Tag Archives: Blogophilia

Fashionably litigious

Originally posted 2010-05-26 12:48:33. Republished by Blog Post Promoter

Miss Trials is was a new blog, or sub-blog or something (I can’t make heads or tails of the navigation) on a site called Halogen Life.  [UPDATE:  This is a semblance what is looked like at first; this is what that URL looks like now — the blog is long gone. — RDC (July 2016)] It was written by Kelly Taylor — “a reformed politico, fashion writer and aspiring lead counsel for a major house of style.”

That’s her aspiration, yet she’s blogging?  Good luck with that!  Well, the blog is gone, actually.  But anyway, Kelly says said (the link is dead) that litigation is threatening to really rock the fashion business:

Not everyone in fashion supports a legal overhaul — designer Rick Owens has said he takes copycatting as a compliment. The industry, in part, thrives on knocking off garments. Unique, commercially successful designs do not come cheap. Top fashion designers can pull in millions a year for their work. One way lower market retailers keep costs down is by hiring cheaper design talent to simply translate the latest runway looks into marketable ready-to-wear pieces. Meryl Streep as Vogue editrix Anna Wintour — I mean — fictional Runway magazine editor Miranda Priestly in The Devil Wears Prada broke it down best when she tracked the origin of her assistant’s frumpy sweater from Oscar de la Renta gowns to a Casual Corner clearance bin. Frequently, the inspiration is vague, like mimicking a trendy silhouette or color. The problems arise when the line between inspiration and duplication blur.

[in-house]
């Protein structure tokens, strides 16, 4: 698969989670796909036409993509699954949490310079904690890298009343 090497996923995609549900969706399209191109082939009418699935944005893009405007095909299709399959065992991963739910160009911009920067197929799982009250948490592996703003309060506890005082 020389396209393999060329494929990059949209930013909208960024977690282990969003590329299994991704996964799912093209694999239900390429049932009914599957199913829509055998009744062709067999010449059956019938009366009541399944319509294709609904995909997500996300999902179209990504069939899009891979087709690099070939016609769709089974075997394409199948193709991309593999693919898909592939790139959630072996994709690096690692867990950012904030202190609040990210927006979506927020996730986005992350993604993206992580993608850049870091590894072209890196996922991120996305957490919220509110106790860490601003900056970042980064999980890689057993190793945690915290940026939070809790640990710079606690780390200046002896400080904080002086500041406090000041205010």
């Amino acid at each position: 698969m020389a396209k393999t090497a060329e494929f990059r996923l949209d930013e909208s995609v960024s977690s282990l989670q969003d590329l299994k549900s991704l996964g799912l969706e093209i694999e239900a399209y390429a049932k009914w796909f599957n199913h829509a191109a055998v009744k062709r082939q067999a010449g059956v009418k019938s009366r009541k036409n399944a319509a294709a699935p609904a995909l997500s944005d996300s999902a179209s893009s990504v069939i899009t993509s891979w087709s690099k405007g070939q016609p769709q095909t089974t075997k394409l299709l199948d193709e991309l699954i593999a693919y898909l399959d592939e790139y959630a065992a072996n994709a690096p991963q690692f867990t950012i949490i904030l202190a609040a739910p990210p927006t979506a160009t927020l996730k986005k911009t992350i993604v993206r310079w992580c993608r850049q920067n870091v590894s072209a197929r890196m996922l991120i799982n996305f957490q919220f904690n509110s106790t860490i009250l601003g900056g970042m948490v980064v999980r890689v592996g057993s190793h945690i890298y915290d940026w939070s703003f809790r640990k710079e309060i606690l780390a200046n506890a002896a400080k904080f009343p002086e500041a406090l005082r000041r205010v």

Artistic integrity isn’t the only factor in play — exclusivity is a crucial part of the luxury industry. Sartorial snobbery is rampant in many knock-off allegations. Some designers have gone so far as to say that they don’t want plebeians affording their highly-publicized pieces — they’re to be donned by the elite of the world, not, as Versace’s CEO put it, “young girls who can put the designer handbag of their dreams on their arm with less than 300 Euros.”